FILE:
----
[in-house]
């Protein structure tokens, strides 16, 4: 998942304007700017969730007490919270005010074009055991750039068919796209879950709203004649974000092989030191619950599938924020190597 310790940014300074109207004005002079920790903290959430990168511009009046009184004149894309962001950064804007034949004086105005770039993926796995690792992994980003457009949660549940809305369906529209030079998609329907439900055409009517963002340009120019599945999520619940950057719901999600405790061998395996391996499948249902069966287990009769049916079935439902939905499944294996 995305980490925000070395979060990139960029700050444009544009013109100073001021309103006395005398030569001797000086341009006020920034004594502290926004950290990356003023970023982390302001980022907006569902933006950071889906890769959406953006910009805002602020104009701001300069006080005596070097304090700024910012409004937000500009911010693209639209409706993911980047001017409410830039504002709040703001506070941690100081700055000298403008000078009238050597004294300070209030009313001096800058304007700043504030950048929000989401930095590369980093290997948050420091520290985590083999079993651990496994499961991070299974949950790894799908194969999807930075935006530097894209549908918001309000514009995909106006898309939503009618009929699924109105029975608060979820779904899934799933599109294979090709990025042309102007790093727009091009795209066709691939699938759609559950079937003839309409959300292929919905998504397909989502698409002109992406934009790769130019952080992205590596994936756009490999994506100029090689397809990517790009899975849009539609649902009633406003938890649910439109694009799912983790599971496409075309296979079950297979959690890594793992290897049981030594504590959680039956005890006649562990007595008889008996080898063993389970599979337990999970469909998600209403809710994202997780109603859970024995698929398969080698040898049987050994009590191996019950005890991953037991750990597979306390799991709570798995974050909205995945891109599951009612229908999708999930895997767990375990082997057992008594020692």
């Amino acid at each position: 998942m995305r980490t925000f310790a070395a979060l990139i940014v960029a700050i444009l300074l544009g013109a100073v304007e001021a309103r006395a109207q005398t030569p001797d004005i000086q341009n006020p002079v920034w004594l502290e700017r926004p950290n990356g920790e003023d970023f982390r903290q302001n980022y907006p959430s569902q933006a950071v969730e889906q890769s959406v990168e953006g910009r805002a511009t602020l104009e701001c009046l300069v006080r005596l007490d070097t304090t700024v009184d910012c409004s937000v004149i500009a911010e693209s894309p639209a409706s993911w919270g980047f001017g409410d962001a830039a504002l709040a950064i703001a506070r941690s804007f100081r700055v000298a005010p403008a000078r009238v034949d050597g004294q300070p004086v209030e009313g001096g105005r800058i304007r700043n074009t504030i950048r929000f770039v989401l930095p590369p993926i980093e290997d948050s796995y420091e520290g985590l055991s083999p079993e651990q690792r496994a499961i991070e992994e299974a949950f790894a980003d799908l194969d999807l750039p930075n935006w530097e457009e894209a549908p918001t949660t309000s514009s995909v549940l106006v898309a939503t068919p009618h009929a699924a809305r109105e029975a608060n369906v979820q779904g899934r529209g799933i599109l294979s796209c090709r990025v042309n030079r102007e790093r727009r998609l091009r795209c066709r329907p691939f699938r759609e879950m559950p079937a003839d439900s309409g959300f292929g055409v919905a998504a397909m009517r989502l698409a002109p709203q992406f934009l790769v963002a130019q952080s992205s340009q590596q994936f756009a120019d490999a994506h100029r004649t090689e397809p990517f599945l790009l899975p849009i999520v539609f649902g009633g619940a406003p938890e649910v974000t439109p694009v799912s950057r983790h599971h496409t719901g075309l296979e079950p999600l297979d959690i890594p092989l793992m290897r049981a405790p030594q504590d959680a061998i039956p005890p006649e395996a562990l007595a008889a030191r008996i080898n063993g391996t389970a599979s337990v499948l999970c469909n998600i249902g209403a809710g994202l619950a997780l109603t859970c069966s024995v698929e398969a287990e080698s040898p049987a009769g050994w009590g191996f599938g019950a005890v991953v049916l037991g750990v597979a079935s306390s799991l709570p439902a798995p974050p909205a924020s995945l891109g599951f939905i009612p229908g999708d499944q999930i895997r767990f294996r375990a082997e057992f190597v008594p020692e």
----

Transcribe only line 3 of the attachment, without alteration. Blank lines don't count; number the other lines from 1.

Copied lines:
């Amino acid at each position: 998942m995305r980490t925000f310790a070395a979060l990139i940014v960029a700050i444009l300074l544009g013109a100073v304007e001021a309103r006395a109207q005398t030569p001797d004005i000086q341009n006020p002079v920034w004594l502290e700017r926004p950290n990356g920790e003023d970023f982390r903290q302001n980022y907006p959430s569902q933006a950071v969730e889906q890769s959406v990168e953006g910009r805002a511009t602020l104009e701001c009046l300069v006080r005596l007490d070097t304090t700024v009184d910012c409004s937000v004149i500009a911010e693209s894309p639209a409706s993911w919270g980047f001017g409410d962001a830039a504002l709040a950064i703001a506070r941690s804007f100081r700055v000298a005010p403008a000078r009238v034949d050597g004294q300070p004086v209030e009313g001096g105005r800058i304007r700043n074009t504030i950048r929000f770039v989401l930095p590369p993926i980093e290997d948050s796995y420091e520290g985590l055991s083999p079993e651990q690792r496994a499961i991070e992994e299974a949950f790894a980003d799908l194969d999807l750039p930075n935006w530097e457009e894209a549908p918001t949660t309000s514009s995909v549940l106006v898309a939503t068919p009618h009929a699924a809305r109105e029975a608060n369906v979820q779904g899934r529209g799933i599109l294979s796209c090709r990025v042309n030079r102007e790093r727009r998609l091009r795209c066709r329907p691939f699938r759609e879950m559950p079937a003839d439900s309409g959300f292929g055409v919905a998504a397909m009517r989502l698409a002109p709203q992406f934009l790769v963002a130019q952080s992205s340009q590596q994936f756009a120019d490999a994506h100029r004649t090689e397809p990517f599945l790009l899975p849009i999520v539609f649902g009633g619940a406003p938890e649910v974000t439109p694009v799912s950057r983790h599971h496409t719901g075309l296979e079950p999600l297979d959690i890594p092989l793992m290897r049981a405790p030594q504590d959680a061998i039956p005890p006649e395996a562990l007595a008889a030191r008996i080898n063993g391996t389970a599979s337990v499948l999970c469909n998600i249902g209403a809710g994202l619950a997780l109603t859970c069966s024995v698929e398969a287990e080698s040898p049987a009769g050994w009590g191996f599938g019950a005890v991953v049916l037991g750990v597979a079935s306390s799991l709570p439902a798995p974050p909205a924020s995945l891109g599951f939905i009612p229908g999708d499944q999930i895997r767990f294996r375990a082997e057992f190597v008594p020692e």